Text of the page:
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Command Line Programming Syntax in a Multi-System Environment

IP.com Disclosure Number: IPCOM000013001D
Original Publication Date: 2001-Jul-25
Included in the Prior Art Database: 2003-Jun-12
Document File: 2 page(s) / 40K

Publishing Venue

IBM

Abstract

While testing a client\server product on multiple computers with different operating systems, there was a need to interact with both the Client and Server operating systems simultaneously. Disclosed is a Programming Language Syntax that treats Computer Systems as "objects" and allows "methods" to be called against the System. The methods would be custom-designed modules that would execute instructions against the specified System, The basic syntax is : [SystemName]->[activity]([options]) Activities take place within the context of the system, but the results can be shared among all systems. For example, a variable named $Server can be declared within the context of SystemA and SystemB. When an activity occurs on SystemA and requires the value for $Server, the context is assumed to be SystemA. But it is possible to refer to the $Server variable in SystemB by explicity referencing it using $SystemB_Server. Other advantages of using this system are:

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Command Line Programming Syntax in a Multi-System Environment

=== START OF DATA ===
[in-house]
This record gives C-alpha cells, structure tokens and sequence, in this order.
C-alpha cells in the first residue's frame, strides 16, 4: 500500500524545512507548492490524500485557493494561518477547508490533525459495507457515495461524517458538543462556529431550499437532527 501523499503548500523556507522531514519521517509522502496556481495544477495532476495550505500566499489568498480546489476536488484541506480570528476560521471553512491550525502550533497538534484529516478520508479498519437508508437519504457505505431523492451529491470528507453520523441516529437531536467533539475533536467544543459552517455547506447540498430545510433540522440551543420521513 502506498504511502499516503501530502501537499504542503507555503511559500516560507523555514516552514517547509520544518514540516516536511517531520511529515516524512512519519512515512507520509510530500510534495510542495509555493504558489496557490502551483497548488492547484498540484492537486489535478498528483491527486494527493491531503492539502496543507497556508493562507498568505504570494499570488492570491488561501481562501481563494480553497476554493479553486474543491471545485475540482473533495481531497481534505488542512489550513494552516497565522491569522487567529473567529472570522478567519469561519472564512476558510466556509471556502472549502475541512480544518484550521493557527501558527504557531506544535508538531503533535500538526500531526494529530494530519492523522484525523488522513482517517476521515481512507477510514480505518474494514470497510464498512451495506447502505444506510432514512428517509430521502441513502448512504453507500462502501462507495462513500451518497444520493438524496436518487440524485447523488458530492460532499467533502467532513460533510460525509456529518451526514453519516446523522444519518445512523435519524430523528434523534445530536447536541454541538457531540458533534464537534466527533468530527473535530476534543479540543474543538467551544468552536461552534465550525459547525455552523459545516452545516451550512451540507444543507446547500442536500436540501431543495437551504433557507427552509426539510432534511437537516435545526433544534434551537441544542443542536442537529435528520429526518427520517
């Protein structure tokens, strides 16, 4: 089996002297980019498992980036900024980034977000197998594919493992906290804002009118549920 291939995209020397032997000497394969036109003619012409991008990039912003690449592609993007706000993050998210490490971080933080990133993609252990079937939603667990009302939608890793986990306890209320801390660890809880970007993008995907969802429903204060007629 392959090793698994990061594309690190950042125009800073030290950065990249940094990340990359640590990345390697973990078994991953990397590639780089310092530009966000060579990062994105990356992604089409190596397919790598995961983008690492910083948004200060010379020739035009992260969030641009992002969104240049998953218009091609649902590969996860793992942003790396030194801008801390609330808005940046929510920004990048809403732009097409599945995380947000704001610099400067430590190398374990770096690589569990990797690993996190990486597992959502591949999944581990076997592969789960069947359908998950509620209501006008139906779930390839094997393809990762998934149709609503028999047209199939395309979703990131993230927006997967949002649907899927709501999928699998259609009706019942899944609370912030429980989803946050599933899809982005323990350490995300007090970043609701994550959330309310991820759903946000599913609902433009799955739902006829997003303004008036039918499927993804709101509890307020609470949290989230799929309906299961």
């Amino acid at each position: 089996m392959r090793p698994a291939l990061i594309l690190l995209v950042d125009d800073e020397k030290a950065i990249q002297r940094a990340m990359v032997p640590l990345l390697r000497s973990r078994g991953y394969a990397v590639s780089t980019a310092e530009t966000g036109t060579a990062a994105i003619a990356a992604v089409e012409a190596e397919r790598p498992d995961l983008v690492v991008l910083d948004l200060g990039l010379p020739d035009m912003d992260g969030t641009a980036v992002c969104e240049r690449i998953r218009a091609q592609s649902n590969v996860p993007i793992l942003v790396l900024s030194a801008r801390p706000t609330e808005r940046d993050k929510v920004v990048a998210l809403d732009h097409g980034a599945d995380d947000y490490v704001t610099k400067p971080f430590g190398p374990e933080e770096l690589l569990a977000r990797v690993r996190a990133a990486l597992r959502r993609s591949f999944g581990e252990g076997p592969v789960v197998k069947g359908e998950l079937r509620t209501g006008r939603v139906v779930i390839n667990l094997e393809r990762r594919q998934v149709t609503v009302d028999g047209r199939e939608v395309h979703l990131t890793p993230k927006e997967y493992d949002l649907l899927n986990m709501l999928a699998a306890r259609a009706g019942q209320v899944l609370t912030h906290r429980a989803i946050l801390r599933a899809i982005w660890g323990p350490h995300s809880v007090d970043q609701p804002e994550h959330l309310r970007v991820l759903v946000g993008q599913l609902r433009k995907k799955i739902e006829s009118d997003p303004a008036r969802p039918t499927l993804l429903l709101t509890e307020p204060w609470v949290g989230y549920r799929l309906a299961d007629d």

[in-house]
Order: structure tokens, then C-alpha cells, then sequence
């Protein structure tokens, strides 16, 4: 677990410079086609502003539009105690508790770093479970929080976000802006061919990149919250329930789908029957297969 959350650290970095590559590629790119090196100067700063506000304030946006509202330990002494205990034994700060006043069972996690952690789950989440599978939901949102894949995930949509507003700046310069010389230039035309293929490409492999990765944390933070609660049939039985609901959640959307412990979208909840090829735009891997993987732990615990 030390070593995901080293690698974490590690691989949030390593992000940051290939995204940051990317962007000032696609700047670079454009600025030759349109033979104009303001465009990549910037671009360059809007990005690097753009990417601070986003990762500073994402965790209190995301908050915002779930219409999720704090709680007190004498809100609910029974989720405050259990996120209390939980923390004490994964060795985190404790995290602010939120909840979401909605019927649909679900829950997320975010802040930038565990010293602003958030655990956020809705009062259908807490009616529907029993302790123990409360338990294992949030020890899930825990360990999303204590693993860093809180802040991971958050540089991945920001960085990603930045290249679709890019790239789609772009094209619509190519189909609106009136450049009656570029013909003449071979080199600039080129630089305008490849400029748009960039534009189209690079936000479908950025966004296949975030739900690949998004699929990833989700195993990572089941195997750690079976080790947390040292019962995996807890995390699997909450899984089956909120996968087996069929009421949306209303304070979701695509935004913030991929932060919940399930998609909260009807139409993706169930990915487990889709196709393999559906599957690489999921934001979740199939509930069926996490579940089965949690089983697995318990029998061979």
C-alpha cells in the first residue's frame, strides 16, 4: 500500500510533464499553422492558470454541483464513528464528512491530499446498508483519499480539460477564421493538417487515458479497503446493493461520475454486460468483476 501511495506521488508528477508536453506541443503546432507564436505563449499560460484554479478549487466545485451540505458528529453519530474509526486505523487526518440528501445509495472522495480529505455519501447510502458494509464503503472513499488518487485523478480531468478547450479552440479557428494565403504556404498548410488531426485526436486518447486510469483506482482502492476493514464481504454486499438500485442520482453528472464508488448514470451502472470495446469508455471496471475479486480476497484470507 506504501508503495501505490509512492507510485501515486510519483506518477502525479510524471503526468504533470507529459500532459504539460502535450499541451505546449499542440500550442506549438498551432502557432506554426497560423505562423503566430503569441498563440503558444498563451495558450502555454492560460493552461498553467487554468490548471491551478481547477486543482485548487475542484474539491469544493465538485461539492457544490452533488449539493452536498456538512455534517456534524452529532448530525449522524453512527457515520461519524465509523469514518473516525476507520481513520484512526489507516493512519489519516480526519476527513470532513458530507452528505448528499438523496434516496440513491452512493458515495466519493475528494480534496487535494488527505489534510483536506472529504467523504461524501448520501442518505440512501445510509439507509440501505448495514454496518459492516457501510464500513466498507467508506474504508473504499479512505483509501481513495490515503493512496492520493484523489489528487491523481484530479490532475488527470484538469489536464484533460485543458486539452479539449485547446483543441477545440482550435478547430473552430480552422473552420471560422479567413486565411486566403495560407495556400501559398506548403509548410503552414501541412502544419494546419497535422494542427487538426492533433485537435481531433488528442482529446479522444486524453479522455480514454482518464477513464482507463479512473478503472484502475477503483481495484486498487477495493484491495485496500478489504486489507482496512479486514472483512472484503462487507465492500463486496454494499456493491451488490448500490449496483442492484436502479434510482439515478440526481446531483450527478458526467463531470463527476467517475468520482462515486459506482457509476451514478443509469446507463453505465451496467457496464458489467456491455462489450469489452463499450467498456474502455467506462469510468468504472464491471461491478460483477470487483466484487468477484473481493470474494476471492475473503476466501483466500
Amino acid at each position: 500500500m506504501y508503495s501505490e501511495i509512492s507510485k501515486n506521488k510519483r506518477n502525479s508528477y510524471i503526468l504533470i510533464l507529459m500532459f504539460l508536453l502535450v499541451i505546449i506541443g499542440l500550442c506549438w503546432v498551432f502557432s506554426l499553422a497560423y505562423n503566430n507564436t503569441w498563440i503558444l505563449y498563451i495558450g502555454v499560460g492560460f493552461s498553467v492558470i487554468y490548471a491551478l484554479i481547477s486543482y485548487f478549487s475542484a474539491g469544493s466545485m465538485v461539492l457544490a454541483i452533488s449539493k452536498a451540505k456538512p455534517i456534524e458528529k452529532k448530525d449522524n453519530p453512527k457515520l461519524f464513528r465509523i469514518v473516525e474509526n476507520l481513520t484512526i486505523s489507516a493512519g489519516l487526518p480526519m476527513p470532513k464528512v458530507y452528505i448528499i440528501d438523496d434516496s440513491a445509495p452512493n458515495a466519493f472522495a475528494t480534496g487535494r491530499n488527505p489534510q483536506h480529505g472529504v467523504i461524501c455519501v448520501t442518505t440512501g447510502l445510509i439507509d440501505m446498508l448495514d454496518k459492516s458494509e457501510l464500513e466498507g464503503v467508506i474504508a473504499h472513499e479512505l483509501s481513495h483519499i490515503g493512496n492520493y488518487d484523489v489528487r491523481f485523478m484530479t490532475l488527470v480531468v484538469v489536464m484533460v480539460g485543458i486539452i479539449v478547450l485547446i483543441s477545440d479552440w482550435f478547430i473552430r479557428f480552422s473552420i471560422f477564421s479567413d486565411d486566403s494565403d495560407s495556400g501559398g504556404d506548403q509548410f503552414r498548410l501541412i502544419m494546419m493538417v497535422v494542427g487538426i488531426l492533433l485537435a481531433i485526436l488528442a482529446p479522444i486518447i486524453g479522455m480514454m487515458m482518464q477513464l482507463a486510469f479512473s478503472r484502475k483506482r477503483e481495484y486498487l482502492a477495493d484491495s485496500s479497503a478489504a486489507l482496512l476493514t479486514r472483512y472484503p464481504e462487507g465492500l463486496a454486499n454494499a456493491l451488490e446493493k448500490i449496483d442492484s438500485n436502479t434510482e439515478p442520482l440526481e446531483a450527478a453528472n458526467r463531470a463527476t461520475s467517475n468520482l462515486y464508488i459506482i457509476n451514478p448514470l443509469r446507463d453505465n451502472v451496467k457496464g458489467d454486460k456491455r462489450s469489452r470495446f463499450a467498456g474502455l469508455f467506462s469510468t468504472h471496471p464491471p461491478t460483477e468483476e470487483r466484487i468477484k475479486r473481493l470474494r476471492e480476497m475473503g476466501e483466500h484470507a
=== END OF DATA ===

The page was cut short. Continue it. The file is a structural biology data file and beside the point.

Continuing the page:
While testing a client\server product on multiple computers with different operating systems, there was a need to interact with both the Client and Server operating systems simultaneously. Disclosed is a Programming Language Syntax that treats Computer Systems as "objects" and allows "methods" to be called against the System. The methods would be custom-designed modules that would execute instructions against the specified System, The basic syntax is :

[SystemName]->[activity]([options])

Activities take place within the context of the system, but the results can be shared among all systems. For example, a variable named $Server can be declared within the context of SystemA and SystemB. When an activity occurs on SystemA and requires the value for $Server, the context is assumed to be SystemA. But it is possible to refer to the $Server variable in SystemB by explicity referencing it using $SystemB_Server.

Other advantages of using this system are:

- The execution of the script is logged, and can easily be reproduced by hand by following the log. - This method places more emphasis on the System rather than on the actual program. - The script would be processed by an interpreter that would manage System Connections, Variable Declarations, Command Execution, and other activities required by the user. - Variables are declared and used in the context of the System. - The action code would contain appropriate functionality to execute against any operating system. This increases the portability of a set of instructions.

Below is a sample of script that creates a connection to SystemA and SystemB, executes commands on SystemB, and creates a summary file on SystemA.

SystemA->declare(Name=Server Value=unix1)
SystemA->declare(Name=User Value=user1)
SystemA->declare(Name=Password Value=password1)
SystemA->declare(Name=Prompt Value=$Serve...